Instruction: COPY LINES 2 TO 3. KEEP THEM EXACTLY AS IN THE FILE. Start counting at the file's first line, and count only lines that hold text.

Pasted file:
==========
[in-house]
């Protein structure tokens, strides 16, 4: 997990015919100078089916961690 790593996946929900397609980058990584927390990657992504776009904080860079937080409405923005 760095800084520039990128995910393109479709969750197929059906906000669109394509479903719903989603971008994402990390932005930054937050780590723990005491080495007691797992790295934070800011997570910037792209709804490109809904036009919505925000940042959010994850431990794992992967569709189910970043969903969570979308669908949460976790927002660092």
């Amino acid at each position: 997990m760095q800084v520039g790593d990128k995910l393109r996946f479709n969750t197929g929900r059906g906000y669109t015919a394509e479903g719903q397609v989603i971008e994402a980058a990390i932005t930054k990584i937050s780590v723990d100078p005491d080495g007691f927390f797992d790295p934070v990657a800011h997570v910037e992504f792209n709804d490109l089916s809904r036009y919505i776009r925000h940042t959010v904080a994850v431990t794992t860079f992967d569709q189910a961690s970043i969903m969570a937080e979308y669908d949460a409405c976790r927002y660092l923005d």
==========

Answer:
């Protein structure tokens, strides 16, 4: 997990015919100078089916961690 790593996946929900397609980058990584927390990657992504776009904080860079937080409405923005 760095800084520039990128995910393109479709969750197929059906906000669109394509479903719903989603971008994402990390932005930054937050780590723990005491080495007691797992790295934070800011997570910037792209709804490109809904036009919505925000940042959010994850431990794992992967569709189910970043969903969570979308669908949460976790927002660092």
């Amino acid at each position: 997990m760095q800084v520039g790593d990128k995910l393109r996946f479709n969750t197929g929900r059906g906000y669109t015919a394509e479903g719903q397609v989603i971008e994402a980058a990390i932005t930054k990584i937050s780590v723990d100078p005491d080495g007691f927390f797992d790295p934070v990657a800011h997570v910037e992504f792209n709804d490109l089916s809904r036009y919505i776009r925000h940042t959010v904080a994850v431990t794992t860079f992967d569709q189910a961690s970043i969903m969570a937080e979308y669908d949460a409405c976790r927002y660092l923005d």